The current focus on the Caribbean’s rums to some extent obscures interesting developments taking place elsewhere – for example the new Madeira rum from Rum Nation, French Guiana’s Toucan…and rums from St. Aubin in Mauritius, which are not particularly new, but certainly lack wider appreciation, perhaps because they don’t make it to the festival circuit as much as others do.  Anyway, this rum, the Isle de France 1715-2015 is part of their “History Collection”, bottled at 40% for a wider commercial market, and commemorates the year of establishment of French rule over Isle de France for the French East India Company — prior to that it was named L’Ile Maurice, and was a haven for pirates, smugglers and the all-round lawless (in which it parallels the Caribbean, maybe) from whom all of us low-rent rum reviewers claim descent when in our cups.

According to my email exchanges with the company, the rhum was produced from the harvest of 2005, and is a blend of two rhums – pot still (30%) aged ten years aged in ex-bourbon barrels, and column still (70%) stored in inert inox tanks; both distillates deriving from cane juice .  As a further note, although sugar was explicitly communicated to me as not being added, caramel and “natural aromas” were – so some variation from the pure is to be expected and I don’t doubt that hydrometer tests will show the dosage.

Certainly the caramel component was noticeable, and not just in the colour, which was quite dark – almost mahogany. The nose presented with sweet toffee notes almost immediately, and what was remarkable about it was also the surprising richness of it all – fruity to a fault, licorice, brown sugar, pineapple and peaches, balanced off (not entirely successfully) with oak and bitter chocolate.  The rhum smelled sweet, like overripe oranges and bubble gum and that to some extent was intriguing…just somewhat overpowering after a while.

Fortunately it smelled more saccharine than it tasted.  The palate was quite good, rather dry, and much more robust than I had been expecting from a standard strength product – sweetish, yes, also containing coconut shavings, pineapple, more peaches, light citrus, caramel and chocolate, coffee grounds, nougat, and – this is where I felt it faltered – also too much vanilla.  The oak took a backseat here, the bitterness of the nose not so much in evidence and the finish was warm, short with bubble gum, licorice and dry, woody notes that were pleasant, just disappeared too swiftly.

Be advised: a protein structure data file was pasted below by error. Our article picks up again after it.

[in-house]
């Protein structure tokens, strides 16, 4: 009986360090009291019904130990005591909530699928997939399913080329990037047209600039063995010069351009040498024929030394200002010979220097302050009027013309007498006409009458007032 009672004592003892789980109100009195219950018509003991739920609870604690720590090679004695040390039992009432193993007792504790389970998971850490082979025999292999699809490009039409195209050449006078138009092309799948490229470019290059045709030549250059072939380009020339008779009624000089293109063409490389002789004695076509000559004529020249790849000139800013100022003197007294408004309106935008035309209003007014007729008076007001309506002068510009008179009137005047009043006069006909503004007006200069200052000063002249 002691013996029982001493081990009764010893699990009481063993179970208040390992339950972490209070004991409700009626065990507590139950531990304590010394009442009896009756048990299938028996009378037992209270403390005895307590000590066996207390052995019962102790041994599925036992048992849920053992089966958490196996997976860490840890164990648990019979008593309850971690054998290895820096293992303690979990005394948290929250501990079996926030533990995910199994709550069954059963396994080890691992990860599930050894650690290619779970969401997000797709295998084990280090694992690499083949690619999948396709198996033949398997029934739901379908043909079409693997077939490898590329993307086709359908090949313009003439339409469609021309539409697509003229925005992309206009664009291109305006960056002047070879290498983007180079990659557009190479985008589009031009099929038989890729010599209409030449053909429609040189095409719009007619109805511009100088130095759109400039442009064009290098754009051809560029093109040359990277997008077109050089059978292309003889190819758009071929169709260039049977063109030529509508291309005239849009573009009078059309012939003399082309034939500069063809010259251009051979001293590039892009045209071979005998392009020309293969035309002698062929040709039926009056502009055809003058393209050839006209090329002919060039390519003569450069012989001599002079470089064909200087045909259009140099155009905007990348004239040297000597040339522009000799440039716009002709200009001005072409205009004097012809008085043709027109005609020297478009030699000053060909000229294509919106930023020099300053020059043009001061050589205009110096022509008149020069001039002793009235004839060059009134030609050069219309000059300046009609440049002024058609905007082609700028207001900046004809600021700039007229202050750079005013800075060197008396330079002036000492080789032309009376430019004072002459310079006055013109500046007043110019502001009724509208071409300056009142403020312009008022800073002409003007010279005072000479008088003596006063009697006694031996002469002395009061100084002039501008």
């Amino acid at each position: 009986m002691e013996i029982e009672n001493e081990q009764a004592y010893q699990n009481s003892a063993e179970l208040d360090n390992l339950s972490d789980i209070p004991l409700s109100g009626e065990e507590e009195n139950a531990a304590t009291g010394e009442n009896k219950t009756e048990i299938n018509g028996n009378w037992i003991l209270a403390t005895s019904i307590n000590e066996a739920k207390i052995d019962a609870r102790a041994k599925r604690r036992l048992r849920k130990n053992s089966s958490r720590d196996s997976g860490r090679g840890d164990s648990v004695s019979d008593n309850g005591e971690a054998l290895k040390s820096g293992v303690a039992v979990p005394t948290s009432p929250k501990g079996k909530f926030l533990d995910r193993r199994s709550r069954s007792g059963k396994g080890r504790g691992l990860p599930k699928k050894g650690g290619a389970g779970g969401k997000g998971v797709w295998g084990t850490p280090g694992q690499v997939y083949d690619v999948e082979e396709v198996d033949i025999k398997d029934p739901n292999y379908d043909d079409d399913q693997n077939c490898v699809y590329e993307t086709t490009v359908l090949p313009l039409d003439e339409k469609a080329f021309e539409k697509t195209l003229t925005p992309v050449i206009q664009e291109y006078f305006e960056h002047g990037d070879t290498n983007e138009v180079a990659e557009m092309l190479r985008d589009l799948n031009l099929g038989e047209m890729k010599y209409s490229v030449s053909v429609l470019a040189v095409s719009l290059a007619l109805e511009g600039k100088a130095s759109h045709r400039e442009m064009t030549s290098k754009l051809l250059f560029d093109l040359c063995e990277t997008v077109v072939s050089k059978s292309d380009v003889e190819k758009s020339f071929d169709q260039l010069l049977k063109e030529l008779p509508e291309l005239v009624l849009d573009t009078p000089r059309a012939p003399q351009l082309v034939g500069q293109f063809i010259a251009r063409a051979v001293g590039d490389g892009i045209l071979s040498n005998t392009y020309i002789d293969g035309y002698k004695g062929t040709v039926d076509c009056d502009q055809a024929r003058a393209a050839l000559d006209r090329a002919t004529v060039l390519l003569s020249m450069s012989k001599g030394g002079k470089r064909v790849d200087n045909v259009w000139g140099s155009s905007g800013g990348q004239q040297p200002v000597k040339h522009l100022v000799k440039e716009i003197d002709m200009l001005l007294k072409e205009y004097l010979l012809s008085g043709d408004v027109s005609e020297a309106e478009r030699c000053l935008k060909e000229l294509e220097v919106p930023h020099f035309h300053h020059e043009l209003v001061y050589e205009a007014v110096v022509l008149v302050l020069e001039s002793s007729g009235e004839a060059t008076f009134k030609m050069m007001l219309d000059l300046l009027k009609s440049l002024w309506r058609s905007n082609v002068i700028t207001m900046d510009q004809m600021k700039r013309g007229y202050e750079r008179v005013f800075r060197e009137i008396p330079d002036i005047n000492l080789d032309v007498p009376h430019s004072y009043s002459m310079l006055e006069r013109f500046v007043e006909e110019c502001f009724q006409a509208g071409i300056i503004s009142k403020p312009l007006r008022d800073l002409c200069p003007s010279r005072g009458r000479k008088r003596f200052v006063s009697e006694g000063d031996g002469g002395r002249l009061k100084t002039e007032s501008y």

Overall, this is quite a pleasant rhum, and strangely enough, given its cane-juice antecedents, it reminded me a lot of the El Dorado rums, particularly the 12 year old, where the dosage was also quite obvious; and it’s somewhat of a kissing cousin to the El Dorado 15 year old with respect to its panoply of flavours, specifically the licorice and chocolate.  I think that attempts may have been made to emulate some of the high ester profile of the Savanna rums without blatantly ripping them off, and the dosage smoothened things out and provided some balance.  At end, it’s a perfectly respectable mid-tier rum which is likely to find great favour in North America, perhaps less so in Europe.

History always fascinates me, so a few details here: the Domaine de St. Aubin, named after the first sugar cane mill established by Pierre de St. Aubin in 1819 or thereabouts, is located in the extreme south of Mauritius in the Rivière des Anguilles, and has been cultivating cane since that year – however the date of first distillation of spirits is harder to pin down – it’s likely within a few decades of the original opening of the sugar factory (there are records of the Harel family starting a distillery which is now New Grove in the 1850s; they also make the Lazy Dodo brand which I waxed lyrical about last year). In the late 1960s the Franco-Mauritian Guimbeau family – who made their fortune in the tea trade for which Mauritius is also renowned – acquired the estate and retained the name, and gradually developed a stable of rums produced both by a pot still (which produces what they term their “artisanal” rums) and a relatively recent columnar still for larger volume agricoles.